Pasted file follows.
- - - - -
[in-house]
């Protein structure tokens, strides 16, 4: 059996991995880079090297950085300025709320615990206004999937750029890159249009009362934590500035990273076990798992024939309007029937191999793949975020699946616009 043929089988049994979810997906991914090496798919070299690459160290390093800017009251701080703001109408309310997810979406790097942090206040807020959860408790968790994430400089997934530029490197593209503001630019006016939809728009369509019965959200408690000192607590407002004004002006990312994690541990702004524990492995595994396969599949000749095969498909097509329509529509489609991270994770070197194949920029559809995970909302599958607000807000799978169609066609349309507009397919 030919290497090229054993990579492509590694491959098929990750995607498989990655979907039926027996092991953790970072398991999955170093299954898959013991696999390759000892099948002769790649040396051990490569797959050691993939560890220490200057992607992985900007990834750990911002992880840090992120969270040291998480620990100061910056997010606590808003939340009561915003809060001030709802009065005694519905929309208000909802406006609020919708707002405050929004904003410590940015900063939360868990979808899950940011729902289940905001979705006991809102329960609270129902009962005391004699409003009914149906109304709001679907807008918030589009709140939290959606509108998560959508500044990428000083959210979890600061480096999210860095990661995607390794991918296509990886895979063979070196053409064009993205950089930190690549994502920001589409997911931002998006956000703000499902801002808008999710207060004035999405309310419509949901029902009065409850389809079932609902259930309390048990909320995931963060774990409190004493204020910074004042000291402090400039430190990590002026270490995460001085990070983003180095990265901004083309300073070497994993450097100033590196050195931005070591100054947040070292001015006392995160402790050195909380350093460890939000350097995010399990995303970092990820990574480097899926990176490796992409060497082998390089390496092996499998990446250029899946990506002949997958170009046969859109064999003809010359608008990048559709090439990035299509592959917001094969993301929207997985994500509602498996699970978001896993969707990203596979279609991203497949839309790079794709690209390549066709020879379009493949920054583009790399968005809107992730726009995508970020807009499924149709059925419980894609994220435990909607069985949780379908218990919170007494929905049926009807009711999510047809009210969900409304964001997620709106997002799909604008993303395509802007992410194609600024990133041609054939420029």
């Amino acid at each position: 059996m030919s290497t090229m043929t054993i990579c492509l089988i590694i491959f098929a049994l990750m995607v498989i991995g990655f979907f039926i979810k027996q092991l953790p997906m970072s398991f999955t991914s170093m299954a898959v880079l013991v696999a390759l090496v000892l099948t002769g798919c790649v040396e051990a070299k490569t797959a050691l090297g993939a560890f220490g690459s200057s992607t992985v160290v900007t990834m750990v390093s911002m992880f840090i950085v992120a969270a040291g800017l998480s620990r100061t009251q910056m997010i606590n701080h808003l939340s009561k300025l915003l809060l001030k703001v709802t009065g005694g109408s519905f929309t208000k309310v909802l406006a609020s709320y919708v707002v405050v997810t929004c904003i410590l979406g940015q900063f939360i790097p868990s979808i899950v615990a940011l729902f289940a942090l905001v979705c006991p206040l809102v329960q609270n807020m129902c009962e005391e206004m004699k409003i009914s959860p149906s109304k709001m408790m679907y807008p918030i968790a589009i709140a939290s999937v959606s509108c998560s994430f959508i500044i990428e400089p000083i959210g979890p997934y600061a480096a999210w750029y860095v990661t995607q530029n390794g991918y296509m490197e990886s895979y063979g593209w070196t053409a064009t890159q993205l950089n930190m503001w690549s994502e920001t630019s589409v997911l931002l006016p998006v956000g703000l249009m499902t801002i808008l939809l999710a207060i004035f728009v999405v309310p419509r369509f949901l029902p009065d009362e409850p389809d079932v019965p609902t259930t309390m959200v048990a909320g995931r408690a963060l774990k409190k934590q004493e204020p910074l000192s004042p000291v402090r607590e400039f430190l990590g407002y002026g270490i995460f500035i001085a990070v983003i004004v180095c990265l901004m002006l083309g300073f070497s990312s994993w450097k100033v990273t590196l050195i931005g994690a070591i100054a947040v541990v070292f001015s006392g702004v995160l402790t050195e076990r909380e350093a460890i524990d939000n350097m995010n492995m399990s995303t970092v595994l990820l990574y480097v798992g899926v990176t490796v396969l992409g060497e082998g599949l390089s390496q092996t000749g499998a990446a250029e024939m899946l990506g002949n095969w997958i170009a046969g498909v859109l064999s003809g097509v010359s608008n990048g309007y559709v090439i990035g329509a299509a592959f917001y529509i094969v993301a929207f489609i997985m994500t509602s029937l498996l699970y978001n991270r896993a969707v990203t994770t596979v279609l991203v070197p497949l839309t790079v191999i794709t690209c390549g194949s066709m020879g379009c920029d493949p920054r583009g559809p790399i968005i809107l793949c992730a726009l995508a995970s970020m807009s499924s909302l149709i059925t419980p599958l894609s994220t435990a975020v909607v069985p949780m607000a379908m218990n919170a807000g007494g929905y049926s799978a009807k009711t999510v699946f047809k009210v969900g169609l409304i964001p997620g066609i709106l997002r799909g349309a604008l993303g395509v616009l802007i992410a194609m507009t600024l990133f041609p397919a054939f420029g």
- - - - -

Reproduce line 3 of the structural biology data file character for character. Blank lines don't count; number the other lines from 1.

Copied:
């Amino acid at each position: 059996m030919s290497t090229m043929t054993i990579c492509l089988i590694i491959f098929a049994l990750m995607v498989i991995g990655f979907f039926i979810k027996q092991l953790p997906m970072s398991f999955t991914s170093m299954a898959v880079l013991v696999a390759l090496v000892l099948t002769g798919c790649v040396e051990a070299k490569t797959a050691l090297g993939a560890f220490g690459s200057s992607t992985v160290v900007t990834m750990v390093s911002m992880f840090i950085v992120a969270a040291g800017l998480s620990r100061t009251q910056m997010i606590n701080h808003l939340s009561k300025l915003l809060l001030k703001v709802t009065g005694g109408s519905f929309t208000k309310v909802l406006a609020s709320y919708v707002v405050v997810t929004c904003i410590l979406g940015q900063f939360i790097p868990s979808i899950v615990a940011l729902f289940a942090l905001v979705c006991p206040l809102v329960q609270n807020m129902c009962e005391e206004m004699k409003i009914s959860p149906s109304k709001m408790m679907y807008p918030i968790a589009i709140a939290s999937v959606s509108c998560s994430f959508i500044i990428e400089p000083i959210g979890p997934y600061a480096a999210w750029y860095v990661t995607q530029n390794g991918y296509m490197e990886s895979y063979g593209w070196t053409a064009t890159q993205l950089n930190m503001w690549s994502e920001t630019s589409v997911l931002l006016p998006v956000g703000l249009m499902t801002i808008l939809l999710a207060i004035f728009v999405v309310p419509r369509f949901l029902p009065d009362e409850p389809d079932v019965p609902t259930t309390m959200v048990a909320g995931r408690a963060l774990k409190k934590q004493e204020p910074l000192s004042p000291v402090r607590e400039f430190l990590g407002y002026g270490i995460f500035i001085a990070v983003i004004v180095c990265l901004m002006l083309g300073f070497s990312s994993w450097k100033v990273t590196l050195i931005g994690a070591i100054a947040v541990v070292f001015s006392g702004v995160l402790t050195e076990r909380e350093a460890i524990d939000n350097m995010n492995m399990s995303t970092v595994l990820l990574y480097v798992g899926v990176t490796v396969l992409g060497e082998g599949l390089s390496q092996t000749g499998a990446a250029e024939m899946l990506g002949n095969w997958i170009a046969g498909v859109l064999s003809g097509v010359s608008n990048g309007y559709v090439i990035g329509a299509a592959f917001y529509i094969v993301a929207f489609i997985m994500t509602s029937l498996l699970y978001n991270r896993a969707v990203t994770t596979v279609l991203v070197p497949l839309t790079v191999i794709t690209c390549g194949s066709m020879g379009c920029d493949p920054r583009g559809p790399i968005i809107l793949c992730a726009l995508a995970s970020m807009s499924s909302l149709i059925t419980p599958l894609s994220t435990a975020v909607v069985p949780m607000a379908m218990n919170a807000g007494g929905y049926s799978a009807k009711t999510v699946f047809k009210v969900g169609l409304i964001p997620g066609i709106l997002r799909g349309a604008l993303g395509v616009l802007i992410a194609m507009t600024l990133f041609p397919a054939f420029g």